Americans are wary about IoT privacy

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Americans are in an “it depends” state when it comes to disclosing personal information over internet-connected devices, according to a new Pew Research Center study. The study proposed different scenarios to which 461 Americans expressed whether they believed being monitored by a device was acceptable, not acceptable, or depended on the situation. Pew Research Center found that some scenarios were acceptable to the majority of Americans, but the answers often came with caveats. For example, most consumers find a security camera in the office acceptable, but with restrictions; one person said, “It depends on whether I would be watched and filmed every minute of the day during everything I do.”

Here are the responses to the IoT-related scenarios the study presented:

• Office surveillance cameras: More than half (54%) of Americans believe that it’s acceptable for a surveillance camera in the workplace, making it the most acceptable of the six proposed scenarios. Another 21% answered “it depends,” while 24% said it would not be acceptable.

• Sharing health information with your doctor: 52% of Americans believe it’s acceptable for their doctor to utilize a website to manage patient records and schedule appointments, 20% answered “it depends,” and 26% thought it was not acceptable. This correlates with iTriage survey, which indicated that 76% of consumers feel comfortable transferring wearable health data to their practitioner. 

• Usage-based auto insurance: 37% of respondents answered it was acceptable for auto insurance companies to collect information via a UBI dongle, such as Progressive’s Snapshot, and offer discounts for safe driving. 45% said it was not acceptable, while 16% said “it depends.”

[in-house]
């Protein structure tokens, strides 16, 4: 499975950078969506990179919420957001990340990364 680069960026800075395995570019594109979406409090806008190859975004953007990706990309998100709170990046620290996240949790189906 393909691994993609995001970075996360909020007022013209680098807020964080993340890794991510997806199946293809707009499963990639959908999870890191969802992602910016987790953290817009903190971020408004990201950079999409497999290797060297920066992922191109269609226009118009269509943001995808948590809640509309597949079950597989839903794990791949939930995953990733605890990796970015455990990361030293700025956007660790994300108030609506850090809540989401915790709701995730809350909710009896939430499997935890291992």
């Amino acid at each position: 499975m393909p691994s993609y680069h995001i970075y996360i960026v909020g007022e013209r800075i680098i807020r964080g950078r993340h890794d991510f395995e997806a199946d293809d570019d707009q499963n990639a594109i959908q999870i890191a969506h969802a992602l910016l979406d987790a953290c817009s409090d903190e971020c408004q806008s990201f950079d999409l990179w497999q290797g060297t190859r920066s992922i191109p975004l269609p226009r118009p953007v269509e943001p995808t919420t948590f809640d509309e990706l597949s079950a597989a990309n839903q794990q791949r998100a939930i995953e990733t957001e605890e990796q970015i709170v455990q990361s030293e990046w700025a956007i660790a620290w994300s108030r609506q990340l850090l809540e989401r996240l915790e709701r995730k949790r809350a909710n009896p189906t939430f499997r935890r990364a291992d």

• Smart thermostat: 27% of respondents said it was acceptable for a smart thermostat in the house to track where the occupant is and share that data. More than half of respondents (55%) said it was not acceptable, and 17% answered “it depends.”

Through focus groups and open-ended answers, Pew narrowed down the top reasons consumers believe sharing information is unacceptable: Through focus groups and open-ended answers, Pew narrowed down the top reasons consumers believe sharing information is unacceptable:

1) The threat of scammers and hackers;
2) Being repeatedly marketed from companies collecting data;
3) They do not want to share their location;
4) They think it’s “creepy”;
5) The companies collecting the data have ulterior motives to use it.

Data privacy will continue to be a big trend as the Internet of Things market matures. Device makers should be transparent about the data being collected and what it’s used for. Further, they should ensure the devices and their associated data storage bases are secure.

To read more of this article and the original story follow this link to Business Insider.

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